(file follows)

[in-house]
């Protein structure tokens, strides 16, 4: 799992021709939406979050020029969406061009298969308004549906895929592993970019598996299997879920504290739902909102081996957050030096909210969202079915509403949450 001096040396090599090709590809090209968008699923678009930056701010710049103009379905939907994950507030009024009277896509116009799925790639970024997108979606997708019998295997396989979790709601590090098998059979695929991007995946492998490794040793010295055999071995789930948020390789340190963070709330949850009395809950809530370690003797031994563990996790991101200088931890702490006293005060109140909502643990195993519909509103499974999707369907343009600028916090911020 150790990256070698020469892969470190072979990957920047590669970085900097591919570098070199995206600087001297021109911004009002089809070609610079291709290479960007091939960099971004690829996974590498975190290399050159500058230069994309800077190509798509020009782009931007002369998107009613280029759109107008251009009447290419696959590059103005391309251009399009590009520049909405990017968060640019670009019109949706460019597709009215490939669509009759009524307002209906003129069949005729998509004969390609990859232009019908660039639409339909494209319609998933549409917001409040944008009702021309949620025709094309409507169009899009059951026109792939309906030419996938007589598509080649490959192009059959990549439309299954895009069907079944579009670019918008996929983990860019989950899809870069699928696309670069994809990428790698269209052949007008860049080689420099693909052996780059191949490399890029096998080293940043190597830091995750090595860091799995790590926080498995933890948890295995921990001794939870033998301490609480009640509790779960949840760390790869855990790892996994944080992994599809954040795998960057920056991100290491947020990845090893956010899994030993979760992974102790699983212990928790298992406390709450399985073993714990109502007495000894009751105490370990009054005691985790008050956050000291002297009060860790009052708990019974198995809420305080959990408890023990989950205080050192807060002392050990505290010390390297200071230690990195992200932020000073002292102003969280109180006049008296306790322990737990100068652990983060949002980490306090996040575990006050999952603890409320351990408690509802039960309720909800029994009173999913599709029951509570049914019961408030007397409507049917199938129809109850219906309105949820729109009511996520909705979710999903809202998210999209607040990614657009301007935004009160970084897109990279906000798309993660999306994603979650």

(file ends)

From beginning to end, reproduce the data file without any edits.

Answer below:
[in-house]
């Protein structure tokens, strides 16, 4: 799992021709939406979050020029969406061009298969308004549906895929592993970019598996299997879920504290739902909102081996957050030096909210969202079915509403949450 001096040396090599090709590809090209968008699923678009930056701010710049103009379905939907994950507030009024009277896509116009799925790639970024997108979606997708019998295997396989979790709601590090098998059979695929991007995946492998490794040793010295055999071995789930948020390789340190963070709330949850009395809950809530370690003797031994563990996790991101200088931890702490006293005060109140909502643990195993519909509103499974999707369907343009600028916090911020 150790990256070698020469892969470190072979990957920047590669970085900097591919570098070199995206600087001297021109911004009002089809070609610079291709290479960007091939960099971004690829996974590498975190290399050159500058230069994309800077190509798509020009782009931007002369998107009613280029759109107008251009009447290419696959590059103005391309251009399009590009520049909405990017968060640019670009019109949706460019597709009215490939669509009759009524307002209906003129069949005729998509004969390609990859232009019908660039639409339909494209319609998933549409917001409040944008009702021309949620025709094309409507169009899009059951026109792939309906030419996938007589598509080649490959192009059959990549439309299954895009069907079944579009670019918008996929983990860019989950899809870069699928696309670069994809990428790698269209052949007008860049080689420099693909052996780059191949490399890029096998080293940043190597830091995750090595860091799995790590926080498995933890948890295995921990001794939870033998301490609480009640509790779960949840760390790869855990790892996994944080992994599809954040795998960057920056991100290491947020990845090893956010899994030993979760992974102790699983212990928790298992406390709450399985073993714990109502007495000894009751105490370990009054005691985790008050956050000291002297009060860790009052708990019974198995809420305080959990408890023990989950205080050192807060002392050990505290010390390297200071230690990195992200932020000073002292102003969280109180006049008296306790322990737990100068652990983060949002980490306090996040575990006050999952603890409320351990408690509802039960309720909800029994009173999913599709029951509570049914019961408030007397409507049917199938129809109850219906309105949820729109009511996520909705979710999903809202998210999209607040990614657009301007935004009160970084897109990279906000798309993660999306994603979650």